Addressing what the chairman of the House Judiciary Committee referred to as a “dangerous loophole that demands our attention,” President Obama enacted the Theft of Trade Secrets Clarification Act of 2012 (S. 3642). The legislation removes the apparent loophole in the Economic Espionage Act of 1996 (EEA), which restricted the government’s ability to prosecute theft of certain trade secrets. The bill was enacted in the wake of a controversial decision by the U.S. Court of Appeals for the Second Circuit in United States v. Aleynikov, in April of 2012. (See IP Update, Vol. 15, No. 5).
Under the old EEA, 18 U.S.C. § 1832(a), it is a criminal offense to intentionally “convert a trade secret, that is related to or included in a product that is produced for or placed in interstate or foreign commerce, to the economic benefit of anyone other than the owner.” The apparent flaw, which allowed a computer programmer to be found not guilty of theft after taking proprietary source code from his former employer to a new employer, hinged on the words “produced for or placed in” commerce. The 2d Circuit reasoned that the stolen code was used strictly internally and with no intention of selling or licensing it to anyone. Therefore, the 2d Circuit reasoned that under the facts of the Aleynikov case, the code was neither “produced for” nor “placed in” interstate or foreign commerce.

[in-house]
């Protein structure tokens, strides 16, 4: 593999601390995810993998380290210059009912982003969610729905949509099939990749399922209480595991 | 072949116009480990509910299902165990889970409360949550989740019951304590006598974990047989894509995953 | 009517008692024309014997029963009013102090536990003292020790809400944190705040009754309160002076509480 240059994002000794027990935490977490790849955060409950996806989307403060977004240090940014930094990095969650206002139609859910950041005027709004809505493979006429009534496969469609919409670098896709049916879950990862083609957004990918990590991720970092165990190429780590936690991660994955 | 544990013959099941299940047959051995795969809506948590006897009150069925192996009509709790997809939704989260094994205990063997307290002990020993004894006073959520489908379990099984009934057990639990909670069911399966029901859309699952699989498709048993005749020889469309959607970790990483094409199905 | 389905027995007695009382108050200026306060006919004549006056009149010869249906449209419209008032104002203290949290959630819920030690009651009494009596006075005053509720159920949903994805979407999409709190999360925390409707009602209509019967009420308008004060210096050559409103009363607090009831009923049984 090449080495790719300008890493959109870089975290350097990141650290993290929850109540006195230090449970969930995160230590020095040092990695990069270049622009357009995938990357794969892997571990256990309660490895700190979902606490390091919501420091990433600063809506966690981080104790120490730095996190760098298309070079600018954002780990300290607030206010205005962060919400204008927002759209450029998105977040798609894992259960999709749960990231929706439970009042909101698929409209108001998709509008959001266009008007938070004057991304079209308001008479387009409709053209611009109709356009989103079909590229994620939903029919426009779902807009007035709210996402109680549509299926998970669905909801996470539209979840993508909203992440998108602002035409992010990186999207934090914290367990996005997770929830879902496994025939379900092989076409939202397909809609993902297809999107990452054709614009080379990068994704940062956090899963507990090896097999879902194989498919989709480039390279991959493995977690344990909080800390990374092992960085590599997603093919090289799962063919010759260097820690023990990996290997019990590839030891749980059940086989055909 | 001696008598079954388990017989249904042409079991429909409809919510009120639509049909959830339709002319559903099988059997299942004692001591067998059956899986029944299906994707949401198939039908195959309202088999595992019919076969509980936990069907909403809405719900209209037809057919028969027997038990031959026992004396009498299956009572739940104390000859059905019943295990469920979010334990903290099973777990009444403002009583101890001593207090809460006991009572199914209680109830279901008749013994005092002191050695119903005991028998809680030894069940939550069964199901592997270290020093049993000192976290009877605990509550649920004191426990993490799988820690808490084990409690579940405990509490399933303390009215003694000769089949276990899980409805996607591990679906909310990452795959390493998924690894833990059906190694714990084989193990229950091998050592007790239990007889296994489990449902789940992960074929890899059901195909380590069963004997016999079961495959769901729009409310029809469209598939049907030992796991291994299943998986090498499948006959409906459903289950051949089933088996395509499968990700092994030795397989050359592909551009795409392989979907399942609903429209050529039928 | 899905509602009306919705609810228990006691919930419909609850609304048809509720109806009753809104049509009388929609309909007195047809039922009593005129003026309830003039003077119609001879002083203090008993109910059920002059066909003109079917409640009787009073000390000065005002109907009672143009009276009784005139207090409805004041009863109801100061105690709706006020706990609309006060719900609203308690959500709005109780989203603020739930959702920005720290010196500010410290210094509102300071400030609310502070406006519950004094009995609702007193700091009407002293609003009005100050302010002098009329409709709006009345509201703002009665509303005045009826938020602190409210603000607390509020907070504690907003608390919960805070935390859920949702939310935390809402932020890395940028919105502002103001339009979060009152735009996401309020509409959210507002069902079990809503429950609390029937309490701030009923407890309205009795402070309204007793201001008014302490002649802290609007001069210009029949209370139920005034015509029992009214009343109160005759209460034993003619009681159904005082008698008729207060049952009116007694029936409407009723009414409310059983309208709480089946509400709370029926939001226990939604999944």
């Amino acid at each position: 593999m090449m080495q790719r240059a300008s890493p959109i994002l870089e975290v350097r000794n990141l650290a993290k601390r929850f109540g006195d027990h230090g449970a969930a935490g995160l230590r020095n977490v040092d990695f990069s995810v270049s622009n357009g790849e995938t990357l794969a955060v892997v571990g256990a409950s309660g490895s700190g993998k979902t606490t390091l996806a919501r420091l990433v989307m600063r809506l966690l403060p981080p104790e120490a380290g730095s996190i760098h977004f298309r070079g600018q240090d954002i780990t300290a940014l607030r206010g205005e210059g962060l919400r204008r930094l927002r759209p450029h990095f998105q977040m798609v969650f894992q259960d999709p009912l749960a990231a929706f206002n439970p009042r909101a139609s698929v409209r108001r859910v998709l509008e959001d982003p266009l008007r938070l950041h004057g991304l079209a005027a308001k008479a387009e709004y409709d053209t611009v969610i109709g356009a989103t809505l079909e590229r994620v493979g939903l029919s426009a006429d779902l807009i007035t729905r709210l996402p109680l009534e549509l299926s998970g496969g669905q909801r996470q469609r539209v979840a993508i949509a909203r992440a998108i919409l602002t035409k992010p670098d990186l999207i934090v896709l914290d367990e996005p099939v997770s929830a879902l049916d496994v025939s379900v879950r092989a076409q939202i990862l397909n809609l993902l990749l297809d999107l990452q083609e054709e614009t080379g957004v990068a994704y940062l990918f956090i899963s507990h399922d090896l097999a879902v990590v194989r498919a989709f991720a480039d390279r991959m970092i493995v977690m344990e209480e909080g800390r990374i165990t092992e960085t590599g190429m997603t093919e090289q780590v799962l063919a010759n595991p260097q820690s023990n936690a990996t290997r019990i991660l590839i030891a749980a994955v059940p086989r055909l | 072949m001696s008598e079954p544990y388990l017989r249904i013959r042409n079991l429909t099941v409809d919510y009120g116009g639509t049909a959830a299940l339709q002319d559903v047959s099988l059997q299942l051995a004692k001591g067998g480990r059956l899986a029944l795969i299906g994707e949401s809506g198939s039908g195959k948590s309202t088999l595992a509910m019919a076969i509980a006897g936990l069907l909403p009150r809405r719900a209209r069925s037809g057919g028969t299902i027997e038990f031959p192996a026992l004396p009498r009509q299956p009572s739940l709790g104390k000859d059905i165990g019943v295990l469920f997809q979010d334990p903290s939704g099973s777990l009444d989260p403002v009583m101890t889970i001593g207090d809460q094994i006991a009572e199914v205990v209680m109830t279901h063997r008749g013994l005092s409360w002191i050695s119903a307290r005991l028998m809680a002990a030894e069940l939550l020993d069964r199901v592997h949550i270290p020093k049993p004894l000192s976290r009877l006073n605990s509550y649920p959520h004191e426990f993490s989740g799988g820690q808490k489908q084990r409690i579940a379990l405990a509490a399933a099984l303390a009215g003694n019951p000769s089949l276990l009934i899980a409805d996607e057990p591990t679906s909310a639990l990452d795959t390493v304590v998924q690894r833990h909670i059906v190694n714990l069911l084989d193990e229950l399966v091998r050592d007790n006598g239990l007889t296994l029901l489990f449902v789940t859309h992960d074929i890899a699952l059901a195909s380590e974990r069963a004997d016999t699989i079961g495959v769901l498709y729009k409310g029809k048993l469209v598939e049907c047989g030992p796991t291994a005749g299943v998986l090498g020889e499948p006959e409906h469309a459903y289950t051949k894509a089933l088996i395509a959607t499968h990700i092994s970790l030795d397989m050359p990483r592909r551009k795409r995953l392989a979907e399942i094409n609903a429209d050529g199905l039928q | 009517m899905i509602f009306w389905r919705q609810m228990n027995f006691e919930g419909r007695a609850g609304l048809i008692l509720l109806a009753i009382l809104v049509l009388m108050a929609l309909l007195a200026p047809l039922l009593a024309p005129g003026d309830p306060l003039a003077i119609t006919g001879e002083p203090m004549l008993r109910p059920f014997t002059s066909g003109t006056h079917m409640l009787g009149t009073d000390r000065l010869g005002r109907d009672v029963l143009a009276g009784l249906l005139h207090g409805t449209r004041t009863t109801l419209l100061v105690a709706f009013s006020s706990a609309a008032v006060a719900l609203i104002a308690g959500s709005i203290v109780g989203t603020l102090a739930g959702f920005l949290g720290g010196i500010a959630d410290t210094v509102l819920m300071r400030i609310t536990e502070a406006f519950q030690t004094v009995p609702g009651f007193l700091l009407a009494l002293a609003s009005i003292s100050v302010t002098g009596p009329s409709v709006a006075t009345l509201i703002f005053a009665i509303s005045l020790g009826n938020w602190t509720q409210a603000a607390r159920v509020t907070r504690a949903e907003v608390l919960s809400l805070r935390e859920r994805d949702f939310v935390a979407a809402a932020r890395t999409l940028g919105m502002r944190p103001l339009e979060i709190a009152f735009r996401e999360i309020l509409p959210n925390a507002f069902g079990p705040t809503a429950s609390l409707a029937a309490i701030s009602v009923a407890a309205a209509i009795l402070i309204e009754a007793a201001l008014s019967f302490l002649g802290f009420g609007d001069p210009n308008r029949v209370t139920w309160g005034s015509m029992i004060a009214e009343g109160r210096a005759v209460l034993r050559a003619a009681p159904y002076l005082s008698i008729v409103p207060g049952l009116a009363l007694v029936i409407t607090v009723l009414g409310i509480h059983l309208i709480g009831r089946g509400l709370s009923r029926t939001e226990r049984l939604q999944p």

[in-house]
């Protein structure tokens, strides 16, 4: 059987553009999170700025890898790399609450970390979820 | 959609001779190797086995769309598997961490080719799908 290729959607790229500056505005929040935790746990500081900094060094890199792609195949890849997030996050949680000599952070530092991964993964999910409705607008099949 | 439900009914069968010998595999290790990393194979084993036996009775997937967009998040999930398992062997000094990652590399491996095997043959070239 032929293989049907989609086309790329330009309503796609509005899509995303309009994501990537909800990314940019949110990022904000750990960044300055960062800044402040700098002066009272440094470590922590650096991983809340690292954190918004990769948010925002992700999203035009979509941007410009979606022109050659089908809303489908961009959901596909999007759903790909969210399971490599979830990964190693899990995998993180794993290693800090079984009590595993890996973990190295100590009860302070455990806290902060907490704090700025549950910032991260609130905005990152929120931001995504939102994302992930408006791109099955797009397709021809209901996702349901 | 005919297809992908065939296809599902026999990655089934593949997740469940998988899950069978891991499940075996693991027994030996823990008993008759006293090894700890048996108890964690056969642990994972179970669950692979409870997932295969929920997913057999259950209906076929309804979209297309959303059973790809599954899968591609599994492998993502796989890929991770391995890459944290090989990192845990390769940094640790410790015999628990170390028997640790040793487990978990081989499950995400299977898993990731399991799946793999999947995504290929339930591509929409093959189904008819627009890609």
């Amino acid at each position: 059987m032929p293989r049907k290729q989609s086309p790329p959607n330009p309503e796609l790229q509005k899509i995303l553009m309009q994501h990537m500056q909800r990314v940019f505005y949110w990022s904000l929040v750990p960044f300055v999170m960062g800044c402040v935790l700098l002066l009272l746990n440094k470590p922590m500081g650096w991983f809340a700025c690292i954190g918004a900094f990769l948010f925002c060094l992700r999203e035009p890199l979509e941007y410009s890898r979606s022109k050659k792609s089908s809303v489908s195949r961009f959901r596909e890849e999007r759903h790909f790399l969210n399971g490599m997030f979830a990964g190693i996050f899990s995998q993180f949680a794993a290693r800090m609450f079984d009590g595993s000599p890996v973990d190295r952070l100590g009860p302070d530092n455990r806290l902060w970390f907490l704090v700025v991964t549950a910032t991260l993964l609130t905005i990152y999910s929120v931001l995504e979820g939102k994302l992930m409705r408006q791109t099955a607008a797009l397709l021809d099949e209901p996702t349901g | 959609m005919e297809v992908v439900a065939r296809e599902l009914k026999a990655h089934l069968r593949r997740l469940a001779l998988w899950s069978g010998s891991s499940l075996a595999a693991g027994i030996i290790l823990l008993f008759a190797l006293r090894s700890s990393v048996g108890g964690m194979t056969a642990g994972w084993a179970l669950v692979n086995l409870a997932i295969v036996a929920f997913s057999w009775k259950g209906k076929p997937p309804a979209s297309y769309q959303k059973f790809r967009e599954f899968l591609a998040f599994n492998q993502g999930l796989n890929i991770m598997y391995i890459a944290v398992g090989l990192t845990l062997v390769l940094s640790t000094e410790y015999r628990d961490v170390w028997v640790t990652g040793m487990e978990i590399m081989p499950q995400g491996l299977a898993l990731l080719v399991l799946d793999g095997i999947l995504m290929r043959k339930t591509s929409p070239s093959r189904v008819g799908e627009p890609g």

The new legislation replaces the language “a product that is produced for or placed in interstate” with “a product or service used in or intended for use in interstate or foreign commerce [. . .].” The bill was introduced by Sen. Patrick Leahy (D-Vt.) and Sen. Herbert Kohl (D-WI) on November 27, 2012 and quickly received the unanimous consent of the Senate, majority approval by the House of Representatives and the signature of the president.